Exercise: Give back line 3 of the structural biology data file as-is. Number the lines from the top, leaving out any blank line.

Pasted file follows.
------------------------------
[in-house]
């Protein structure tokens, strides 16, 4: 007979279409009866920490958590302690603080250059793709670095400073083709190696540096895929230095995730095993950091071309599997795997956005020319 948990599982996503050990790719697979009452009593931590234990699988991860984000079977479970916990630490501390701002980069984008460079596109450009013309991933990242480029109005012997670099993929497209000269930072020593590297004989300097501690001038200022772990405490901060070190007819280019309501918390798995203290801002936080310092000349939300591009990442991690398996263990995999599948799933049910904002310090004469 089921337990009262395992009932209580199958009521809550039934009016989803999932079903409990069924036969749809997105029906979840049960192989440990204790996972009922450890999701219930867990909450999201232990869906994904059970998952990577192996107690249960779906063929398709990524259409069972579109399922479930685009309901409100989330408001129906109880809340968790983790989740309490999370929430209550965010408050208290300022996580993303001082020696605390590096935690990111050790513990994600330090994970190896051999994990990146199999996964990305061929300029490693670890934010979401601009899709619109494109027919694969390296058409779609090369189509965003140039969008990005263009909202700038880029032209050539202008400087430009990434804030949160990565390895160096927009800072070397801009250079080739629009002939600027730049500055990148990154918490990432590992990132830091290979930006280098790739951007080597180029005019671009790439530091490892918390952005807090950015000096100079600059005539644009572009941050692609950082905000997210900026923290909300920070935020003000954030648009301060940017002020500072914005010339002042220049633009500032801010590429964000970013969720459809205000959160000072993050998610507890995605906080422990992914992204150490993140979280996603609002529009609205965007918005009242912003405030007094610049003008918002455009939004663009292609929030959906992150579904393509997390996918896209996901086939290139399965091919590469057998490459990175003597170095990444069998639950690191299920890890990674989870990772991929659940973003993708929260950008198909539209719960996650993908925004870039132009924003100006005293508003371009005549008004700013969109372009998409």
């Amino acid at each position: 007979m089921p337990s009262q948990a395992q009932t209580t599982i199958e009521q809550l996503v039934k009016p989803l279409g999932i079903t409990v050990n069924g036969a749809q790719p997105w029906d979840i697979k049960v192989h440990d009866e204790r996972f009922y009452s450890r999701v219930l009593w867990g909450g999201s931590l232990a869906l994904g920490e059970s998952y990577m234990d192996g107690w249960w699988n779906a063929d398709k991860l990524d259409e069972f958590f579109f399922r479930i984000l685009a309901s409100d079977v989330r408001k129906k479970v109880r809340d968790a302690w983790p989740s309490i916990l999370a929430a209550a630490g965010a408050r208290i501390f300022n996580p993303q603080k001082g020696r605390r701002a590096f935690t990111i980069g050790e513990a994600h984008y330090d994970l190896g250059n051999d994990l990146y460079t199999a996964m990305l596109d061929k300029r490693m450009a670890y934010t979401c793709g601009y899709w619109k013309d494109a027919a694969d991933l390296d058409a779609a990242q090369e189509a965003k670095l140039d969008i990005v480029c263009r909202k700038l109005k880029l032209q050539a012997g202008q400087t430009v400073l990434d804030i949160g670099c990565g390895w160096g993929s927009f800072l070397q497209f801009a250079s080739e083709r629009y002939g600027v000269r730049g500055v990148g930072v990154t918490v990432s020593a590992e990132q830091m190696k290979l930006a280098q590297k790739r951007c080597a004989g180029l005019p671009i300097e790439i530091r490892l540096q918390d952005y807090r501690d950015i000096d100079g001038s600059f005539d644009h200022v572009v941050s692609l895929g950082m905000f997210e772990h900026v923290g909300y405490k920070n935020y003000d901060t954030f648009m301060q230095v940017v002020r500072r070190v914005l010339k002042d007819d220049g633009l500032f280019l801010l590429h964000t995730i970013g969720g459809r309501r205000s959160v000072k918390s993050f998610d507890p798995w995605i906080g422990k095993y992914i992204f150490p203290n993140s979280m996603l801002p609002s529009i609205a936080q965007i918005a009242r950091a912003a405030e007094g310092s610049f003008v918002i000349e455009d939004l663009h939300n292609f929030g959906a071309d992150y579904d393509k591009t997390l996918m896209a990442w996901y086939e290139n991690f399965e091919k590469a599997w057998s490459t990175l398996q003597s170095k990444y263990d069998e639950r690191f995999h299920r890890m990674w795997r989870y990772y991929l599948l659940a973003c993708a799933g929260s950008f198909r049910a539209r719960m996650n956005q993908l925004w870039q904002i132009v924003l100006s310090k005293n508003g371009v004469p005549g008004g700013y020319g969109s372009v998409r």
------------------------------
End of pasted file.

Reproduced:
């Amino acid at each position: 007979m089921p337990s009262q948990a395992q009932t209580t599982i199958e009521q809550l996503v039934k009016p989803l279409g999932i079903t409990v050990n069924g036969a749809q790719p997105w029906d979840i697979k049960v192989h440990d009866e204790r996972f009922y009452s450890r999701v219930l009593w867990g909450g999201s931590l232990a869906l994904g920490e059970s998952y990577m234990d192996g107690w249960w699988n779906a063929d398709k991860l990524d259409e069972f958590f579109f399922r479930i984000l685009a309901s409100d079977v989330r408001k129906k479970v109880r809340d968790a302690w983790p989740s309490i916990l999370a929430a209550a630490g965010a408050r208290i501390f300022n996580p993303q603080k001082g020696r605390r701002a590096f935690t990111i980069g050790e513990a994600h984008y330090d994970l190896g250059n051999d994990l990146y460079t199999a996964m990305l596109d061929k300029r490693m450009a670890y934010t979401c793709g601009y899709w619109k013309d494109a027919a694969d991933l390296d058409a779609a990242q090369e189509a965003k670095l140039d969008i990005v480029c263009r909202k700038l109005k880029l032209q050539a012997g202008q400087t430009v400073l990434d804030i949160g670099c990565g390895w160096g993929s927009f800072l070397q497209f801009a250079s080739e083709r629009y002939g600027v000269r730049g500055v990148g930072v990154t918490v990432s020593a590992e990132q830091m190696k290979l930006a280098q590297k790739r951007c080597a004989g180029l005019p671009i300097e790439i530091r490892l540096q918390d952005y807090r501690d950015i000096d100079g001038s600059f005539d644009h200022v572009v941050s692609l895929g950082m905000f997210e772990h900026v923290g909300y405490k920070n935020y003000d901060t954030f648009m301060q230095v940017v002020r500072r070190v914005l010339k002042d007819d220049g633009l500032f280019l801010l590429h964000t995730i970013g969720g459809r309501r205000s959160v000072k918390s993050f998610d507890p798995w995605i906080g422990k095993y992914i992204f150490p203290n993140s979280m996603l801002p609002s529009i609205a936080q965007i918005a009242r950091a912003a405030e007094g310092s610049f003008v918002i000349e455009d939004l663009h939300n292609f929030g959906a071309d992150y579904d393509k591009t997390l996918m896209a990442w996901y086939e290139n991690f399965e091919k590469a599997w057998s490459t990175l398996q003597s170095k990444y263990d069998e639950r690191f995999h299920r890890m990674w795997r989870y990772y991929l599948l659940a973003c993708a799933g929260s950008f198909r049910a539209r719960m996650n956005q993908l925004w870039q904002i132009v924003l100006s310090k005293n508003g371009v004469p005549g008004g700013y020319g969109s372009v998409r």